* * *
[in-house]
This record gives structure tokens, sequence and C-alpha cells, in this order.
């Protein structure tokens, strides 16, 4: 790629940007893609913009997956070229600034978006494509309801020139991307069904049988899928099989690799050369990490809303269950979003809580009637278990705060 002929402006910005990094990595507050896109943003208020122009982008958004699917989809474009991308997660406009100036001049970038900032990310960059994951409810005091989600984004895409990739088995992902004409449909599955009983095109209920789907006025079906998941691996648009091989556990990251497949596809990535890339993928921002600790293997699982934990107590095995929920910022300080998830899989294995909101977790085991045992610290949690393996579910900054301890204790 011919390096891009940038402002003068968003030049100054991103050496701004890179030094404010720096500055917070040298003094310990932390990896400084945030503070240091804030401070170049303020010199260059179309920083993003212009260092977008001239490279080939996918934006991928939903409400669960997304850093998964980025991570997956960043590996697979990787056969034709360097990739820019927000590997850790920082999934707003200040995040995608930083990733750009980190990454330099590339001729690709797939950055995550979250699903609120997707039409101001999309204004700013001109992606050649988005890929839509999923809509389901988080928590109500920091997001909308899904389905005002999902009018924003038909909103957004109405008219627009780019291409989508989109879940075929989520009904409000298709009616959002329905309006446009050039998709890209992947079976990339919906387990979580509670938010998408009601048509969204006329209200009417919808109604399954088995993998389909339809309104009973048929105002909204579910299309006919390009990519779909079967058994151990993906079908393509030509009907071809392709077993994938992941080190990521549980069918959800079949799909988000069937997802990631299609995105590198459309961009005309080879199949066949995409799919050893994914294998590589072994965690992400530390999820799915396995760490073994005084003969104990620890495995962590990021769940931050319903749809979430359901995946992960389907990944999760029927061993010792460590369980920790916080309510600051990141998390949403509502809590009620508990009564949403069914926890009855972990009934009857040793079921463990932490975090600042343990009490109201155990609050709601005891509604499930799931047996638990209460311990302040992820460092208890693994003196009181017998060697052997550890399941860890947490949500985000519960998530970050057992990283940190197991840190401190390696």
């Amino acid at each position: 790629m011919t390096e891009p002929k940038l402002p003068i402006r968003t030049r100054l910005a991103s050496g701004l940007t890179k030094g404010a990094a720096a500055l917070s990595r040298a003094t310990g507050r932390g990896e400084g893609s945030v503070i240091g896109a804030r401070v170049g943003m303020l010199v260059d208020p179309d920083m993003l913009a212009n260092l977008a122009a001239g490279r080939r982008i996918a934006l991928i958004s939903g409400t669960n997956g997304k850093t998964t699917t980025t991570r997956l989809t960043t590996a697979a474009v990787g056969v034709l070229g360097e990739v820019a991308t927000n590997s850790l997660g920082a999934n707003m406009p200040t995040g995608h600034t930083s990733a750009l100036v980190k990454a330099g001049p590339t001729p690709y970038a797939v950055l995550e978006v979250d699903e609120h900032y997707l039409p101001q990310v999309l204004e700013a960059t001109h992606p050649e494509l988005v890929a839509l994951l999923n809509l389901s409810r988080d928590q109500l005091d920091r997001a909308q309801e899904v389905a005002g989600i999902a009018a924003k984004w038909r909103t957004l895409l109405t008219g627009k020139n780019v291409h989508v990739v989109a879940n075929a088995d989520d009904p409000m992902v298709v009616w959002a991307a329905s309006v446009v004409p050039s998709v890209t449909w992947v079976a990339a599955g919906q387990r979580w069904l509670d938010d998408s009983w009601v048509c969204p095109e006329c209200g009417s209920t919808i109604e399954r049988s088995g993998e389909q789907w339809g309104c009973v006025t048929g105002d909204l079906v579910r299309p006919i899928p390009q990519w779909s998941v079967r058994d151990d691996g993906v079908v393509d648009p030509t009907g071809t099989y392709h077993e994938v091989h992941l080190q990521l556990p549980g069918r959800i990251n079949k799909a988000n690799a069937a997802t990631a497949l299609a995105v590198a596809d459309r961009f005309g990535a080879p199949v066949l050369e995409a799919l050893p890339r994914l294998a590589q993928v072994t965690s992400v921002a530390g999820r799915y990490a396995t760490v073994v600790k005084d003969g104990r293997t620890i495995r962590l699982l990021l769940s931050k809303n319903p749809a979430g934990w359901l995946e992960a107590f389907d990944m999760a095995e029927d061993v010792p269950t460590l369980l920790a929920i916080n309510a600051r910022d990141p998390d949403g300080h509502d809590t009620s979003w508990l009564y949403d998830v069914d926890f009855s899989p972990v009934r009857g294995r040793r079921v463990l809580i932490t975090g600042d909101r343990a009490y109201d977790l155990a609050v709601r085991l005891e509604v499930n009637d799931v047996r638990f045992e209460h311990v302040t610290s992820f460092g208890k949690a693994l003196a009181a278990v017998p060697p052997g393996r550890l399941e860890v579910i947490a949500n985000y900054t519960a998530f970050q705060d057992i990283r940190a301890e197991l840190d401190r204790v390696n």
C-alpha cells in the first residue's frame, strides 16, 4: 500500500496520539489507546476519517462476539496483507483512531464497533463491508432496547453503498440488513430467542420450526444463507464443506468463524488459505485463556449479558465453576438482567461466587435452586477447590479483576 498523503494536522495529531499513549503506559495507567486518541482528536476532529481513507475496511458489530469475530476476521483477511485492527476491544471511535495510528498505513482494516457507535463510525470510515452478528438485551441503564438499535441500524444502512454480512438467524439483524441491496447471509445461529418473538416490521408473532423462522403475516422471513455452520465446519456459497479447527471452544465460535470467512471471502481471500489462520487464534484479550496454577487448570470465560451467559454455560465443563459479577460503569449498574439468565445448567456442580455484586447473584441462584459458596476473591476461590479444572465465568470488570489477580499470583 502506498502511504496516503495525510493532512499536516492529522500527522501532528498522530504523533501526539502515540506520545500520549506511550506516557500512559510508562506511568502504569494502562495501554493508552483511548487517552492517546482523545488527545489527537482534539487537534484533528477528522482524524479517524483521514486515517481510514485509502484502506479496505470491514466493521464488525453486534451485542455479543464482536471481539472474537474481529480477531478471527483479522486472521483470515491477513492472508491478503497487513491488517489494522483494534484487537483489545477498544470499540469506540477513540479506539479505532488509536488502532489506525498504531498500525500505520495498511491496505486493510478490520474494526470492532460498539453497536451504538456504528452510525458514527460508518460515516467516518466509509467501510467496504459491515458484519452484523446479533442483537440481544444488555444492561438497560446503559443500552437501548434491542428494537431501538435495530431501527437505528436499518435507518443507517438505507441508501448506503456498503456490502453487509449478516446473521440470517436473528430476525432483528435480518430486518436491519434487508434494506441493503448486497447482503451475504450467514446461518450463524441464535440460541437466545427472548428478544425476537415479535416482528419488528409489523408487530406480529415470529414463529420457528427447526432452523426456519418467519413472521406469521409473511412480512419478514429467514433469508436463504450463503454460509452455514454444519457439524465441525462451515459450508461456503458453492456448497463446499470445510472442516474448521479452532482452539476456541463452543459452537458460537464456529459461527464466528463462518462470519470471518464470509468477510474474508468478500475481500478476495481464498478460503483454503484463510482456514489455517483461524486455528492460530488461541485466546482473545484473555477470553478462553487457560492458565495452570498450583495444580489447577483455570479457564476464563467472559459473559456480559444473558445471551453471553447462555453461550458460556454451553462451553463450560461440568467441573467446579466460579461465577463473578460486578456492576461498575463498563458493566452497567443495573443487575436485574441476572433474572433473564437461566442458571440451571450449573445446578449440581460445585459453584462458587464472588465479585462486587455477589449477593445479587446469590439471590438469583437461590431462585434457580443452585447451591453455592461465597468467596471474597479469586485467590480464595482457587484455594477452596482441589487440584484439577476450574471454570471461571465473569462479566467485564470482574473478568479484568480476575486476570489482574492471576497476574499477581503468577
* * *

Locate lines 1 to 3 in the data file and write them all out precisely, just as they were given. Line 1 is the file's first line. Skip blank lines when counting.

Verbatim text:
[in-house]
This record gives structure tokens, sequence and C-alpha cells, in this order.
């Protein structure tokens, strides 16, 4: 790629940007893609913009997956070229600034978006494509309801020139991307069904049988899928099989690799050369990490809303269950979003809580009637278990705060 002929402006910005990094990595507050896109943003208020122009982008958004699917989809474009991308997660406009100036001049970038900032990310960059994951409810005091989600984004895409990739088995992902004409449909599955009983095109209920789907006025079906998941691996648009091989556990990251497949596809990535890339993928921002600790293997699982934990107590095995929920910022300080998830899989294995909101977790085991045992610290949690393996579910900054301890204790 011919390096891009940038402002003068968003030049100054991103050496701004890179030094404010720096500055917070040298003094310990932390990896400084945030503070240091804030401070170049303020010199260059179309920083993003212009260092977008001239490279080939996918934006991928939903409400669960997304850093998964980025991570997956960043590996697979990787056969034709360097990739820019927000590997850790920082999934707003200040995040995608930083990733750009980190990454330099590339001729690709797939950055995550979250699903609120997707039409101001999309204004700013001109992606050649988005890929839509999923809509389901988080928590109500920091997001909308899904389905005002999902009018924003038909909103957004109405008219627009780019291409989508989109879940075929989520009904409000298709009616959002329905309006446009050039998709890209992947079976990339919906387990979580509670938010998408009601048509969204006329209200009417919808109604399954088995993998389909339809309104009973048929105002909204579910299309006919390009990519779909079967058994151990993906079908393509030509009907071809392709077993994938992941080190990521549980069918959800079949799909988000069937997802990631299609995105590198459309961009005309080879199949066949995409799919050893994914294998590589072994965690992400530390999820799915396995760490073994005084003969104990620890495995962590990021769940931050319903749809979430359901995946992960389907990944999760029927061993010792460590369980920790916080309510600051990141998390949403509502809590009620508990009564949403069914926890009855972990009934009857040793079921463990932490975090600042343990009490109201155990609050709601005891509604499930799931047996638990209460311990302040992820460092208890693994003196009181017998060697052997550890399941860890947490949500985000519960998530970050057992990283940190197991840190401190390696």